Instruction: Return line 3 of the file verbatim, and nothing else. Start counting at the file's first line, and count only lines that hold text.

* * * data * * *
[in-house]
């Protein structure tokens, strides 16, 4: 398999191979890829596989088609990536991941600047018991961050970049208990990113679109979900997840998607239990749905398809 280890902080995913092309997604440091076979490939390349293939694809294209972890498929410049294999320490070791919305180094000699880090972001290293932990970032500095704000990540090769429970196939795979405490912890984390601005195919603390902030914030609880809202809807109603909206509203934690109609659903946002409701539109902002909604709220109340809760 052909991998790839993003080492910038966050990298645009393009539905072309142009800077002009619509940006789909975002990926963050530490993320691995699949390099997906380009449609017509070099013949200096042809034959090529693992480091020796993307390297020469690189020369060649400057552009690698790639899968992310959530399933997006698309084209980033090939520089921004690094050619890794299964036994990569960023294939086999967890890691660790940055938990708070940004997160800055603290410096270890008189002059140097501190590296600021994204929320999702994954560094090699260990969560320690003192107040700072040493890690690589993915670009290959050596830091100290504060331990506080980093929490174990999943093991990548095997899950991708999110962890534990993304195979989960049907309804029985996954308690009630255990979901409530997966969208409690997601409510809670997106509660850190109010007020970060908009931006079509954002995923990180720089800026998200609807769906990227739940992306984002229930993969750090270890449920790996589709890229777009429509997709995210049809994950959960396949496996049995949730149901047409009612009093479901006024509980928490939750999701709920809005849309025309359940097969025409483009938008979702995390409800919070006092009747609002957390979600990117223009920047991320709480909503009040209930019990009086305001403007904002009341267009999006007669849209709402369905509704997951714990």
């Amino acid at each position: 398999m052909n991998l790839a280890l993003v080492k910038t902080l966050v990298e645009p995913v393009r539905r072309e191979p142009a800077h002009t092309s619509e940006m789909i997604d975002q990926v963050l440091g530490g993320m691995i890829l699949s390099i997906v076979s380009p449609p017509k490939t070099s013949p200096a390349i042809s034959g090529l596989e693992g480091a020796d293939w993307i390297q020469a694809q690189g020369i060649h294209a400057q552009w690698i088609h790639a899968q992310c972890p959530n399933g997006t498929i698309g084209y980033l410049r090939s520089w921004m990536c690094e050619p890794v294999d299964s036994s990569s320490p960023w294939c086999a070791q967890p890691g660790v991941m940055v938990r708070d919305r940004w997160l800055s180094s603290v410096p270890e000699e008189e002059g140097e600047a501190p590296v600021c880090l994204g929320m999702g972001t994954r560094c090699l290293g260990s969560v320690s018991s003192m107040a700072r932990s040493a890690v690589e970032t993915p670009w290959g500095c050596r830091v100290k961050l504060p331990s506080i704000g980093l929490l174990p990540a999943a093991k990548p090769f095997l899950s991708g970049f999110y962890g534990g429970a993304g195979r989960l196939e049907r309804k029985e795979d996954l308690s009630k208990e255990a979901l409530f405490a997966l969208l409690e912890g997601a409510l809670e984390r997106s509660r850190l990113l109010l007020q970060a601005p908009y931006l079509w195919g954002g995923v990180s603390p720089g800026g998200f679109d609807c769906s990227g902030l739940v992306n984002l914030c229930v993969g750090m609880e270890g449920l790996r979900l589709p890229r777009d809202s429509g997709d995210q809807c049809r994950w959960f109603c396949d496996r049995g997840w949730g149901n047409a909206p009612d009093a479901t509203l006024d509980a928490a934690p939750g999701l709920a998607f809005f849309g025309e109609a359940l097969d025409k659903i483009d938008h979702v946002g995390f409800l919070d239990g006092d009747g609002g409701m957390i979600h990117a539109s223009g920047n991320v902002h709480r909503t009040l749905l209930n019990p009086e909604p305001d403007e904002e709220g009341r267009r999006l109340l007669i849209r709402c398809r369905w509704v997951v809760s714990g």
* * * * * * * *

């Amino acid at each position: 398999m052909n991998l790839a280890l993003v080492k910038t902080l966050v990298e645009p995913v393009r539905r072309e191979p142009a800077h002009t092309s619509e940006m789909i997604d975002q990926v963050l440091g530490g993320m691995i890829l699949s390099i997906v076979s380009p449609p017509k490939t070099s013949p200096a390349i042809s034959g090529l596989e693992g480091a020796d293939w993307i390297q020469a694809q690189g020369i060649h294209a400057q552009w690698i088609h790639a899968q992310c972890p959530n399933g997006t498929i698309g084209y980033l410049r090939s520089w921004m990536c690094e050619p890794v294999d299964s036994s990569s320490p960023w294939c086999a070791q967890p890691g660790v991941m940055v938990r708070d919305r940004w997160l800055s180094s603290v410096p270890e000699e008189e002059g140097e600047a501190p590296v600021c880090l994204g929320m999702g972001t994954r560094c090699l290293g260990s969560v320690s018991s003192m107040a700072r932990s040493a890690v690589e970032t993915p670009w290959g500095c050596r830091v100290k961050l504060p331990s506080i704000g980093l929490l174990p990540a999943a093991k990548p090769f095997l899950s991708g970049f999110y962890g534990g429970a993304g195979r989960l196939e049907r309804k029985e795979d996954l308690s009630k208990e255990a979901l409530f405490a997966l969208l409690e912890g997601a409510l809670e984390r997106s509660r850190l990113l109010l007020q970060a601005p908009y931006l079509w195919g954002g995923v990180s603390p720089g800026g998200f679109d609807c769906s990227g902030l739940v992306n984002l914030c229930v993969g750090m609880e270890g449920l790996r979900l589709p890229r777009d809202s429509g997709d995210q809807c049809r994950w959960f109603c396949d496996r049995g997840w949730g149901n047409a909206p009612d009093a479901t509203l006024d509980a928490a934690p939750g999701l709920a998607f809005f849309g025309e109609a359940l097969d025409k659903i483009d938008h979702v946002g995390f409800l919070d239990g006092d009747g609002g409701m957390i979600h990117a539109s223009g920047n991320v902002h709480r909503t009040l749905l209930n019990p009086e909604p305001d403007e904002e709220g009341r267009r999006l109340l007669i849209r709402c398809r369905w509704v997951v809760s714990g």